Patience and Persistence Pay
The family business had done much right. Two bright young siblings were in the business. Each had excellent educations including MBAs from top business schools. Each had several years of related outside experience, working in large public businesses. Each returned to the family business to fill challenging positions with clear bottomline accountability.
And then the rubber hit the road. Reality proved intolerant of neat plans. The siblings' jobs turned out to be much more challenging than expected. Problems they were expected to solve turned out to be intransigent--requiring years of trial and error, of frustration, additional unbudgeted investments, and, ultimately, a change in management philosophy that Dad only slowly embraced.
Family tensions escalated. The siblings' competence and suitability for leadership were deeply questioned. Tears were shed. On many occasions, career choices were doubted as the next generation mused about jobs in other, less stressful, environments. There was talk of selling the business.
But slowly, painfully, the ship began to turn. Step-by-step, business performance was improved. The younger generation's argument that hiring talent and experience made more sense for a growing business than "doing it all" (as Dad had done in the early days), gradually prevailed. Red ink turned to black after years of persistent, disciplined learning from experience.
As the years passed, young people matured, older folks mellowed, and all learned to work more effectively as a team. Father and siblings grew to appreciate each others' strengths and to accept each others' inherent foibles. Children learned that they could not change their father. Parents learned that their adult children would have their own approach. Those mutual recognitions, however, formed the basis of a new respect and flexibility. They became an ownership team and just as importantly, became perceived as an ownership team. It truly became not just Dad's business where the kids worked, but a family business in the truest sense.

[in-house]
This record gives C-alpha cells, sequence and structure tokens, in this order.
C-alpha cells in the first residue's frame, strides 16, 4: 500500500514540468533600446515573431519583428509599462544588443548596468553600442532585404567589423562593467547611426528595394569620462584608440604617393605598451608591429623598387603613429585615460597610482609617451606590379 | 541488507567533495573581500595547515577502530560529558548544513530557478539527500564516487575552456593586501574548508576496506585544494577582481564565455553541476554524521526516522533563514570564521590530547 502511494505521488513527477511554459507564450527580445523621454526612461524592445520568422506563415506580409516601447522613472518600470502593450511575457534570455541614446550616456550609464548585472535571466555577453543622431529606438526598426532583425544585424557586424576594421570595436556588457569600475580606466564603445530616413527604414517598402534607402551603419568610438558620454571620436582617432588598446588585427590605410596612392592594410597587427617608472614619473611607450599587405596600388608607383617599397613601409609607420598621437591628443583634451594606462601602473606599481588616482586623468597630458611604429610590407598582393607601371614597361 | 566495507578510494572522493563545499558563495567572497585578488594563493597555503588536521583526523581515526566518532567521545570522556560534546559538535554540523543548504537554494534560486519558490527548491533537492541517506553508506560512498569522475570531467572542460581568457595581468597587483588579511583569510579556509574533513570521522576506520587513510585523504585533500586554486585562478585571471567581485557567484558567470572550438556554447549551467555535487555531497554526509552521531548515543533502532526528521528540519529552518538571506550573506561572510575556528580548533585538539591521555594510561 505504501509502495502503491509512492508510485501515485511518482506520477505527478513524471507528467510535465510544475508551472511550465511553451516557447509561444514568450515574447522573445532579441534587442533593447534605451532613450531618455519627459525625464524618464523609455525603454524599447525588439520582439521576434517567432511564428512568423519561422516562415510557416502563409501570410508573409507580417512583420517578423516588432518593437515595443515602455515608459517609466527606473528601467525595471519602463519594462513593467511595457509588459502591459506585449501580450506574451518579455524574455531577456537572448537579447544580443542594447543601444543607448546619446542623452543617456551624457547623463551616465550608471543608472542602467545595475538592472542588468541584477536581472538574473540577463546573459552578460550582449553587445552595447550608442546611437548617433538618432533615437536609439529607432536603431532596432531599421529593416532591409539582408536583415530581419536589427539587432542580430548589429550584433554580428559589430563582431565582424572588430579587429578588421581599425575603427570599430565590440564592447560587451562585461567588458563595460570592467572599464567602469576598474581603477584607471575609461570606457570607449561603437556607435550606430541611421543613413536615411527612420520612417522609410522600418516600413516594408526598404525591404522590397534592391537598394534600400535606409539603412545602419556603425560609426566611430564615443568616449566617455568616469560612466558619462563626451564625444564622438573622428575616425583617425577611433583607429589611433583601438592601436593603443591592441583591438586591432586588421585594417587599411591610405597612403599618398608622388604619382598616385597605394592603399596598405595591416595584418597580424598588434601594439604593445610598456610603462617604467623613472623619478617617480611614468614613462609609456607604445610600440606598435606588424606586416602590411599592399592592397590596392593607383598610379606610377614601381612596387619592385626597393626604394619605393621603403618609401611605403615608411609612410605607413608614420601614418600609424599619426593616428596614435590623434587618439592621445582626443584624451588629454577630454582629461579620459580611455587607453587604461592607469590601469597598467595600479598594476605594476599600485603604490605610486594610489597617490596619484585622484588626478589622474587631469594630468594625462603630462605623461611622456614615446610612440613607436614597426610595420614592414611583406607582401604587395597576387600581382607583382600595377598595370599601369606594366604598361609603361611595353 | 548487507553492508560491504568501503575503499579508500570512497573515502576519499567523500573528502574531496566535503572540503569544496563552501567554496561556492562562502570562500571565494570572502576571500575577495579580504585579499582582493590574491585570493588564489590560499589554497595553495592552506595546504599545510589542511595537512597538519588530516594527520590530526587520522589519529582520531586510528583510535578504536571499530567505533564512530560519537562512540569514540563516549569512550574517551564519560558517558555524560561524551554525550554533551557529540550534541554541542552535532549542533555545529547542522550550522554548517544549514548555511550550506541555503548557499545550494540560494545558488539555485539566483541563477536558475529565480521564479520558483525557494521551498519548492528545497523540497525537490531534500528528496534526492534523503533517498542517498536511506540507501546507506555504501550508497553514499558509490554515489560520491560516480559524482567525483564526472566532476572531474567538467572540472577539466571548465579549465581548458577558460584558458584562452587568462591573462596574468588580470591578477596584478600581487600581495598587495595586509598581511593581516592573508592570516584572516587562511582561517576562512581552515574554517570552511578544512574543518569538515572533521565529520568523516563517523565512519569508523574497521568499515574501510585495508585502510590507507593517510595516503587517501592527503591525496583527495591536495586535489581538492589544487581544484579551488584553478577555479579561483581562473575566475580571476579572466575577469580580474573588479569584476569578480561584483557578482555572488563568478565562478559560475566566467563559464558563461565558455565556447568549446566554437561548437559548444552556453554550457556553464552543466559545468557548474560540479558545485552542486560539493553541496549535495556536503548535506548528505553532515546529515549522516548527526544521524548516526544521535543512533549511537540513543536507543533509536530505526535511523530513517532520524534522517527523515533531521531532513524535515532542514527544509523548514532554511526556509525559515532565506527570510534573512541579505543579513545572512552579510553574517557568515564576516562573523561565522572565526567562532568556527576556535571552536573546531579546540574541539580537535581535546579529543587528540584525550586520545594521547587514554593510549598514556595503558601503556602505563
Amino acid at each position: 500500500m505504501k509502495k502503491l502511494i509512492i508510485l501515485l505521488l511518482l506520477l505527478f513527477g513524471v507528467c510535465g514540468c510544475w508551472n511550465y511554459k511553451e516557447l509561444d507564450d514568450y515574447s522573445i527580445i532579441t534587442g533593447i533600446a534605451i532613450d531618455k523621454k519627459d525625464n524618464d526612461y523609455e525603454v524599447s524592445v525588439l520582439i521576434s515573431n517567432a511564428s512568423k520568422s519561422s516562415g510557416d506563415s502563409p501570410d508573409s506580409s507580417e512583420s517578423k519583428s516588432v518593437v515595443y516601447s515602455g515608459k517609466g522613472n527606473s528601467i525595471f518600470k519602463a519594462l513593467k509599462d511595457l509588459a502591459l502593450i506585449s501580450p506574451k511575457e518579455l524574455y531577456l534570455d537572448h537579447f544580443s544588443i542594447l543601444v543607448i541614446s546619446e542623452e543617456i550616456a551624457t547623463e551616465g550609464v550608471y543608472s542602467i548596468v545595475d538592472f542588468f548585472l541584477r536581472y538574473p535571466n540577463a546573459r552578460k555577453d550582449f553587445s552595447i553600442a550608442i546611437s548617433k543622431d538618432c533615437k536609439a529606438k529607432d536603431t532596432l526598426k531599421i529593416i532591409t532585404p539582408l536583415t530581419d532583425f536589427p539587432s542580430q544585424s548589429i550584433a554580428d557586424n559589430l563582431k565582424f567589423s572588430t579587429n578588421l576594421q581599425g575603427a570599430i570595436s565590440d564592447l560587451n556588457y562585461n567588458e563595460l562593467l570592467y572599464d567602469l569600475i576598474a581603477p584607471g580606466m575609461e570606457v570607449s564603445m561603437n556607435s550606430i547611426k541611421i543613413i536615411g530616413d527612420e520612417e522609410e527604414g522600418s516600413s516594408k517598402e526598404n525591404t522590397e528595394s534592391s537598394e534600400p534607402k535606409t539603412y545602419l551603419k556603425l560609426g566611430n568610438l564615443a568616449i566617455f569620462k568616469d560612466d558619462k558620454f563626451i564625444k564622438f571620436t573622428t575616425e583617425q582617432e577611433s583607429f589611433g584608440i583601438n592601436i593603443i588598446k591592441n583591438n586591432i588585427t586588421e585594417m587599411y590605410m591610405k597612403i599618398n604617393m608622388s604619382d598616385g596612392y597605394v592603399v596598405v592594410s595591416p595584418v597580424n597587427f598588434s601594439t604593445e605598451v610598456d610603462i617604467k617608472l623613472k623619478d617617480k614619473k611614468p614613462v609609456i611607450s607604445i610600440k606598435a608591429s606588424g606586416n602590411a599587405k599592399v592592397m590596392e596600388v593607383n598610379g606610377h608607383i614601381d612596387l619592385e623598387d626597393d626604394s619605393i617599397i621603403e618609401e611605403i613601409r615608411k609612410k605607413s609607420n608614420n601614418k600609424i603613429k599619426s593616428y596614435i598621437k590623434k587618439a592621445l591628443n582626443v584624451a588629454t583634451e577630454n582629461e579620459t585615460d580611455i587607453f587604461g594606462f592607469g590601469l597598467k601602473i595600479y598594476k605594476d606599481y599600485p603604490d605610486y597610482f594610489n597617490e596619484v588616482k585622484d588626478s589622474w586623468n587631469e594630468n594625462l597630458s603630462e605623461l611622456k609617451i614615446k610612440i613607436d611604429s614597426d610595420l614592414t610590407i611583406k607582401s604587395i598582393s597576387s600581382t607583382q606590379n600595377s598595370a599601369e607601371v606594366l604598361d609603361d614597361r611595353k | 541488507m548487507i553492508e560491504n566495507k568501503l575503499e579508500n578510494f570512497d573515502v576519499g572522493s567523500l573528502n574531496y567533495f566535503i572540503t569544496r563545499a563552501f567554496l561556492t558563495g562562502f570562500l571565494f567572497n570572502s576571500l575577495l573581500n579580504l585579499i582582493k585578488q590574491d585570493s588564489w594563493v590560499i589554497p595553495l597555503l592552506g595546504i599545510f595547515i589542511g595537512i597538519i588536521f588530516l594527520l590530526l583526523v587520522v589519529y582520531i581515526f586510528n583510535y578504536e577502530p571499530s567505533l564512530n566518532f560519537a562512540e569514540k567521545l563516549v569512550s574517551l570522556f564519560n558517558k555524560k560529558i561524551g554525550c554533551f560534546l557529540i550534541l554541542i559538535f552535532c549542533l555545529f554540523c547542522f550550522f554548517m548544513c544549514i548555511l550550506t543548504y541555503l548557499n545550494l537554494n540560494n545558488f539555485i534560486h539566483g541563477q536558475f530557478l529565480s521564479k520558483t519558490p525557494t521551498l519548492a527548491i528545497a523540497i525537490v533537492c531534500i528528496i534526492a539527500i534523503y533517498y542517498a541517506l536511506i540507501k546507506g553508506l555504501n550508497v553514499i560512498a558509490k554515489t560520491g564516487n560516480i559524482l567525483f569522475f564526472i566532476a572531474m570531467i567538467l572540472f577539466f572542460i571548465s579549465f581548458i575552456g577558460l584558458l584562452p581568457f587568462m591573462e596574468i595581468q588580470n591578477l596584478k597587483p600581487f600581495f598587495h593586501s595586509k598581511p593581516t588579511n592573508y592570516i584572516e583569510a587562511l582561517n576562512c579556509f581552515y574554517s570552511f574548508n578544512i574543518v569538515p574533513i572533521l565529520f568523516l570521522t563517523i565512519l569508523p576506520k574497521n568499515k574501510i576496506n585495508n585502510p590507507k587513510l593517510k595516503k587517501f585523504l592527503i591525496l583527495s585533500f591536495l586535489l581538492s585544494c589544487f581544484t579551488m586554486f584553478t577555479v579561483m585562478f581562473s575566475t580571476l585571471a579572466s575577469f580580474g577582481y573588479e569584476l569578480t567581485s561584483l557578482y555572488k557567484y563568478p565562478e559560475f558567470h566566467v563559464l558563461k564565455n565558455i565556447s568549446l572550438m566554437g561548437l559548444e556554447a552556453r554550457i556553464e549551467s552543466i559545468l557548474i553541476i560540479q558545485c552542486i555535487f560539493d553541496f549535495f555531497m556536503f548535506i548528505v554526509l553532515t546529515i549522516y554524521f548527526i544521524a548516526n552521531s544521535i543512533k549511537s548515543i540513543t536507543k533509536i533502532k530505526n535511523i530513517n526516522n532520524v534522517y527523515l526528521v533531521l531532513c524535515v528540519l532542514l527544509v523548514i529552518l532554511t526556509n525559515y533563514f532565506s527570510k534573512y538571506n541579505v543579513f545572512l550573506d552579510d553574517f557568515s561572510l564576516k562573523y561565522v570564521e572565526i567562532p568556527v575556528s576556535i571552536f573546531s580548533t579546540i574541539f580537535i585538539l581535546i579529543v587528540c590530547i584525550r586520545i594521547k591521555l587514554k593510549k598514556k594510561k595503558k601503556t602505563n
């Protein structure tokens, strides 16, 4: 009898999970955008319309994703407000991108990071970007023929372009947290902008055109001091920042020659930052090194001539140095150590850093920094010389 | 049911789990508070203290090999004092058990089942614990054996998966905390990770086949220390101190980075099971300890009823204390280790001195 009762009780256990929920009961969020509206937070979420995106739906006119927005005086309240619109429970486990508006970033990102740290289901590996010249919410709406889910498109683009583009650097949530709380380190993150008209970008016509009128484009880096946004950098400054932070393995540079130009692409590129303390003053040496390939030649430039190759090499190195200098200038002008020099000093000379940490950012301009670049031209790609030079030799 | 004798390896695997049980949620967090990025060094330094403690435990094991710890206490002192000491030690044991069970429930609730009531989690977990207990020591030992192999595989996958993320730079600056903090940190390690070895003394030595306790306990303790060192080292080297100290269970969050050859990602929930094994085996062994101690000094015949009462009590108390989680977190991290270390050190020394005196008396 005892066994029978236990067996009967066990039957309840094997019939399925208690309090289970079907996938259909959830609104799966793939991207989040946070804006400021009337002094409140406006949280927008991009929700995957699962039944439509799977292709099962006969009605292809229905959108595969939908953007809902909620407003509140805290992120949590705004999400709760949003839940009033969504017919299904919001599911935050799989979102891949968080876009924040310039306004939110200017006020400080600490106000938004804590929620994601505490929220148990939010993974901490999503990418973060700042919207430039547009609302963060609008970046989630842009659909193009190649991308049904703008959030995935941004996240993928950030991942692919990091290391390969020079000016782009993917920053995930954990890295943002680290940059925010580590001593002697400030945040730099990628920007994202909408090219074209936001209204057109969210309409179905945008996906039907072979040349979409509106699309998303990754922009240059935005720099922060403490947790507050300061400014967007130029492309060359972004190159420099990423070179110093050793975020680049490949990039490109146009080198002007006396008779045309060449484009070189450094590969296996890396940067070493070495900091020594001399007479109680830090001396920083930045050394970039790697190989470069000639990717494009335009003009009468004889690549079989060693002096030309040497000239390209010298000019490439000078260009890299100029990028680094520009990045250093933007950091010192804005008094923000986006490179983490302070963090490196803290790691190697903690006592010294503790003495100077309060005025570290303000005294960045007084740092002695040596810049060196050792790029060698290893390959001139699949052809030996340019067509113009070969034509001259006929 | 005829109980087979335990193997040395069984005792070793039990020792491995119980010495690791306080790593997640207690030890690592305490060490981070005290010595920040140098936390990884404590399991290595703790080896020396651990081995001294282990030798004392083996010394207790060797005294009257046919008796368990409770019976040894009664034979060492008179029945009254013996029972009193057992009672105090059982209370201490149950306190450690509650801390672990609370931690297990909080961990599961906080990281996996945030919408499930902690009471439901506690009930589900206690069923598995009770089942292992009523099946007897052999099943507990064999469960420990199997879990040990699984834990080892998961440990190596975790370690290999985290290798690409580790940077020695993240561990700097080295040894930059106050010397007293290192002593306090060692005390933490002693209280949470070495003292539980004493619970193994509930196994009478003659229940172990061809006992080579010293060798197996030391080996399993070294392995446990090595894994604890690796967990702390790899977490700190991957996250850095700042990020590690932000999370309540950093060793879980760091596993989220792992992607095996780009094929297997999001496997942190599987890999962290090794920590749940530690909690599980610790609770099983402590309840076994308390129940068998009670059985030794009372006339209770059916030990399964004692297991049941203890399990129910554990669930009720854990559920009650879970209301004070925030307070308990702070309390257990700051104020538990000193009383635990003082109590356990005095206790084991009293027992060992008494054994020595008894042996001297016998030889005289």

The process required a decade and millions of dollars. The outcome was often in doubt. The father, a powerful entrepreneur, astute businessman and strong, original personality, deeply hoped his children could succeed in building constructive and satisfying lives. His presence, persistence, and perceptiveness were key elements of the success of the process. Ultimately, his flexibility and willingness to accept his mature children's differences in managerial style and philosophy also proved essential.
The children exhibited similar patience and persistence related to their father, business conditions, and their own maturity and development. Ultimately, their own talents, applied to a well-structured organization, proved effective from the perspectives of business and family success.
The third crucial element, however, was the constant development of the business organization-- attracting and learning to manage talented non-family executives, learning from experience, attending to detail, chipping away at problems and gradually finding ways to succeed. When all of the key business units ultimately produced strong profits, it felt as if the company had weathered a fierce storm at sea. Thanks to an experienced captain, committed crew, a worthy vessel and a little luck, through hard work and by never saying die, the ship of this family business now sails on smoother seas in bright sun. While the future can't be known, it is embraced with confidence by two generations who found ways of working together.